As we re-entered the city centre, many skyscrapers exhibited numerous windows covered with plywood, forming wonky checkerboard patterns, a sign of the recent tornadoes that ripped through Atlanta a week earlier. The downtown was dotted with many small parks built for the Olympic Games in 1996. Wiggling our way through rush-hour crowds, we reached the large Centennial Olympic Park which has transformed downtown Atlanta. This spring, the fountains were dry and lonely because of the biggest drought in decades. Concerts, artists' markets and family activities make the park a popular gathering place and focal point for Atlanta. As we coasted to a stop, I closed my eyes and imagined the medal ceremonies, athletes, crowds and excitement of the Olympic Games.

         

     Many Atlanta top attractions surround the Park. The New World of Coca Cola, as I experienced later illustrates the history and mystique behind the world's most recognized brand. Although I expected it to be crass and commercial, it was quite entertaining, especially the 4-D movie which squirted me with water, bumped my seat and had characters jumping practically into my lap. I also enjoyed sampling from over 70 Coke flavours sold around the world.
     Next door, the Georgia Aquarium is reputed to be the world's largest. When I arrived, it was packed while I meandered though a glass-walled tunnel surrounded by fish on all sides. The beluga whales, penguins, octopi and sea otters made me aware of the mysterious beauty of the watery realm and the plight that oceans and commercial fisheries are facing.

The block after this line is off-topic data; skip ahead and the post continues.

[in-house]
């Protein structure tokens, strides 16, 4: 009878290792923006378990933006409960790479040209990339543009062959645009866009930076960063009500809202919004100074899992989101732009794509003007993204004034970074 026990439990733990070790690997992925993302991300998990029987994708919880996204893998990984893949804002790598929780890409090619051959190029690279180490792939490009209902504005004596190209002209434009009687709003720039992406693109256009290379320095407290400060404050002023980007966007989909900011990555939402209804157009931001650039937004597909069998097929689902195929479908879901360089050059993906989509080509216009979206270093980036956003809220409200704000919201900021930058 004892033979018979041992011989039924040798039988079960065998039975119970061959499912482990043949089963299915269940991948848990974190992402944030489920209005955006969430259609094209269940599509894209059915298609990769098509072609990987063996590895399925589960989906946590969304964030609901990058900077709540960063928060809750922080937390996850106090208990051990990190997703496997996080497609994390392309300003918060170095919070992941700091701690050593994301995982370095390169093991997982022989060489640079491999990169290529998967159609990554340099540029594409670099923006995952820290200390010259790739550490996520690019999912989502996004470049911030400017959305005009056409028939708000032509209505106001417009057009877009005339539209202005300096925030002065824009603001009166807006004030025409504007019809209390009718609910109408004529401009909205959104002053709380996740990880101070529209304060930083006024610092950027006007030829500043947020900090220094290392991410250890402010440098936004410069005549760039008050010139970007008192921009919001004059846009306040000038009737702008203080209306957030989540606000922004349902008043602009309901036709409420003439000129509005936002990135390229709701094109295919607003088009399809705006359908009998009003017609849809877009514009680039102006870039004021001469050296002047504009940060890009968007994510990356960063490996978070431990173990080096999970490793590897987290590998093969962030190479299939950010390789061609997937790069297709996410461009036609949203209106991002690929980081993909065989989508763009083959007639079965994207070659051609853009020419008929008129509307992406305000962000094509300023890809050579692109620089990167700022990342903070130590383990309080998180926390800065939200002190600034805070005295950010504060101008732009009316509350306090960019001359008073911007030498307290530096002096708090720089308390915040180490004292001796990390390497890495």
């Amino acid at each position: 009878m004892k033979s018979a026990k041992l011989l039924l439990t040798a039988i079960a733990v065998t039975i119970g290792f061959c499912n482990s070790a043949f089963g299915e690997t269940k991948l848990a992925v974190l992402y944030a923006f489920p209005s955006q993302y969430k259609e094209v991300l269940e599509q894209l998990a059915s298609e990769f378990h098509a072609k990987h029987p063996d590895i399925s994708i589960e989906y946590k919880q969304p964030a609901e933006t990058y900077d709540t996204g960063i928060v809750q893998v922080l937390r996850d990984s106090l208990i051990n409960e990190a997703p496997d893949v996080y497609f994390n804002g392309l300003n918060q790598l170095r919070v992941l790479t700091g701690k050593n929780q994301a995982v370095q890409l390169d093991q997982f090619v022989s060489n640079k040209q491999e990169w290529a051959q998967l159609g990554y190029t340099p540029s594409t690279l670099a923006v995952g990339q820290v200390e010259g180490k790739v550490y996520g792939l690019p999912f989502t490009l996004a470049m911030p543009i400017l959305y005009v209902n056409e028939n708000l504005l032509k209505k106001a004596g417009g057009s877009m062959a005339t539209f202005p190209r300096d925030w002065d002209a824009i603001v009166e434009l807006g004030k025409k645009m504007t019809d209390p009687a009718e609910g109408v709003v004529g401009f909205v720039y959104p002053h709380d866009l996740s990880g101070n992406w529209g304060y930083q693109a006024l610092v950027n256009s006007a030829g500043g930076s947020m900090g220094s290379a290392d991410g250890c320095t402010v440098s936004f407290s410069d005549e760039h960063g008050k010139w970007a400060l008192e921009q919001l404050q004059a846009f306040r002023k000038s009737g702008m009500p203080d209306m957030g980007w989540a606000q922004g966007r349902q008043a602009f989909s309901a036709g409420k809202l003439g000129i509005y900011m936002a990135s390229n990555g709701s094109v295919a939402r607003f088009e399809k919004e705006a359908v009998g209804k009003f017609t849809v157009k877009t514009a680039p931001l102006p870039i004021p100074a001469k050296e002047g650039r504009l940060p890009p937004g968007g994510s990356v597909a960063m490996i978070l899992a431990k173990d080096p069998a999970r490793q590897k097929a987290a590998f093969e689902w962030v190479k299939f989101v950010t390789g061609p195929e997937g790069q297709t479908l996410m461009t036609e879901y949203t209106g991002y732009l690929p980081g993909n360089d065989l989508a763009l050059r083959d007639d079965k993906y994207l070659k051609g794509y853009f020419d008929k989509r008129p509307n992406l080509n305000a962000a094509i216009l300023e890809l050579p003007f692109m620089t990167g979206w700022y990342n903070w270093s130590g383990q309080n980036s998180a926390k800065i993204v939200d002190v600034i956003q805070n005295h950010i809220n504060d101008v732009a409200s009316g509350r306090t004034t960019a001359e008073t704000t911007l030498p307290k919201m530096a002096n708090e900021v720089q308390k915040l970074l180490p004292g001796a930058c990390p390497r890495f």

Although time did not permit, to enjoy an inside look at how headlines are made, I yearned to visit the headquarters of CNN News whose tornado-damaged windows were heavily patched by plywood. You can fantasize that you are a famous news anchor while touring the Control Room Theatre, the special effects room and the main newsroom.
     Back aboard our Human Transporters, we circled the Olympic Park and Laine pointed out the spot where a bomb was detonated during the Olympics. Then, we glided back to Underground Atlanta and dismounted from our futuristic steeds. It had been an exhilarating tour and I gained a good insight into Atlanta as well as into the future of transportation.

Hans Tammemagi has written two travel books: Exploring Niagara - The Complete Guide to Niagara Falls & Vicinity and Exploring the Hill - A Guide to Canada's Parliament Past & Present. He writes an Environment column for the Vancouver Sun.

Photo Credits
Hans Tammemagi

If you go
This Destination
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Atlanta information, attractions and accommodation: www.atlanta.net
Segway tours: www.citysegwaytours.com/atlanta/ or 1-877-seg-tour
Coke: www.worldofcoca-cola.com
Aquarium: www.georgiaaquarium.org
CNN Center: www.cnn.com/StudioTour
Martin Luther King Jr. National Historic Site: www.nps.gov/malu
Stay at the Ritz Carlton: www.ritzcarlton.com
Wikipedia: http://en.wikipedia.org/wiki/Atlanta,_Georgia
Wikitravel: http://wikitravel.org/en/Atlanta%2C_Georgia

What's happening, money, distance, time?
Media Guide: http://www.abyznewslinks.com/
Currency conversion: http://www.xe.com/ucc/
Distance calculator: http://www.indo.com/distance/
Time zone converter: http://www.timezoneconverter.com/

Transportation, visas, health, maps and temperature
Airlines (Wikipedia): http://en.wikipedia.org/wiki/List_of_airlines
Embassies/Consulates (Embassy World): http://www.embassyworld.com/
Health precautions (WHO): http://www.who.int/ith/en/
Google interactive map: http://maps.google.com/
Temperature (Temperature World): http://www.temperatureworld.com/